I guess you could say that there are several similarities between a super model and a BK burger. For instance, there is an entourage of professionals that make both super models and BK burgers beautiful. Did you know that food stylist are professionally trained and can earn up to $750 per day? Can you imagine being paid $750 per day to put make up on food and place it “just right” on a platter? There are producers, art directors, lighting and camera assistants and prop people that arrive at least two hours before a typical photo shoot.
Shooting food requires lots of details. On the day of the shoot, the props and background are laid out and all of the food ingredients are made available to stylist right when they arrive. The most important aspect of the shoot is to make sure the burger is receiving the proper lighting. Food can be so colorful and textured, but if the lighting is wrong, it can make the burger look flat and dull. The lighting actually tells a story. It speaks to the character of the food. The lighting also expressed what Burger King is trying to sell; a beautifully finished product.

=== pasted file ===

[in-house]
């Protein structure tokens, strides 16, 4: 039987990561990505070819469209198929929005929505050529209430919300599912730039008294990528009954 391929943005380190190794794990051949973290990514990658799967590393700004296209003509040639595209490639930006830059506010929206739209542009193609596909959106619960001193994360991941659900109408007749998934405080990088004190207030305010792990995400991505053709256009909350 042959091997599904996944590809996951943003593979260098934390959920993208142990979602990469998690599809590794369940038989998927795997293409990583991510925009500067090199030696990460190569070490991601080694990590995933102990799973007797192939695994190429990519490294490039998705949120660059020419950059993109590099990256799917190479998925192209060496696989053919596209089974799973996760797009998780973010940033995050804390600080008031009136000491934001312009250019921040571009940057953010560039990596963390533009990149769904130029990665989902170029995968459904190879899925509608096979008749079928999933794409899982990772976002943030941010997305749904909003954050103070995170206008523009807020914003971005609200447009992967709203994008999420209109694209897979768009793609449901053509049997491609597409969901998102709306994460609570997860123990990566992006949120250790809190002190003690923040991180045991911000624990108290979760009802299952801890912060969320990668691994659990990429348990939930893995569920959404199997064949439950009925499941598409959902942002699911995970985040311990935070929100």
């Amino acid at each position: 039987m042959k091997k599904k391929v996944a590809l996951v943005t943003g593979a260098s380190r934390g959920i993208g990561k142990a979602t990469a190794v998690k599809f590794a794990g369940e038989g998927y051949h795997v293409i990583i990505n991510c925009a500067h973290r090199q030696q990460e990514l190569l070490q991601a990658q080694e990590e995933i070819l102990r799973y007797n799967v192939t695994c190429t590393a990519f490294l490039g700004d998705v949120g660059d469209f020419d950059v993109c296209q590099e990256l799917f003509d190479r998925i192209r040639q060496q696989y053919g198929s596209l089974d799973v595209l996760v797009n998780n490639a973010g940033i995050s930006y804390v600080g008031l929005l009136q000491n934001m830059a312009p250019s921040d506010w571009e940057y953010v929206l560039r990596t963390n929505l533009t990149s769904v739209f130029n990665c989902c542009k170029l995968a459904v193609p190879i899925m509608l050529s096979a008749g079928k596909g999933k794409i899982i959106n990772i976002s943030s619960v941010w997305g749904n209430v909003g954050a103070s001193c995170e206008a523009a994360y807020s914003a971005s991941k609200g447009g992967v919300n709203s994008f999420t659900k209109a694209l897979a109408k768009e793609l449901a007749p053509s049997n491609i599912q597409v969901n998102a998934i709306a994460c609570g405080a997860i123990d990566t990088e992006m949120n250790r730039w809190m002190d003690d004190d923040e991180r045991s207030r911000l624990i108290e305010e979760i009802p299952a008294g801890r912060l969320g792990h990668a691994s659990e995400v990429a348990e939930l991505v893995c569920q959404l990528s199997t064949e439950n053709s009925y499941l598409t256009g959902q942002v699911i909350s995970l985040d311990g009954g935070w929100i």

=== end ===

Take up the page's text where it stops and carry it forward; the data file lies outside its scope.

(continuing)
The burger patty is purposefully under cooked so that it does not shrink, therefore making the burger patty actually hang off th...
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... self esteem from watching the media’s bombardment of fast food commercials and the beauty industry’s definition of beautiful. These pressures often result in poorly developed eating habits, increasing the chances of obesity or developing eating disorders such as anorexia or bulimia. We as a society take our cues on how to live, what to wear and what to eat from the media.
In conclusion, you could say that there are many similarities between super models and the BK burger. In the beginning of their careers, they’re fussed over, pampered, dressed up, photographed, and wanted by all. But in the end when they’re old and dried out and no longer desirable, they get tossed out with the trash. Like a piece of meat.
Green, Joey.”Beauty and the Beef”. Steps to Writing Well with Additional Reading. 7th ed. Jean Wyrick. Boston: Thomson, 2008. 591-592. Print.
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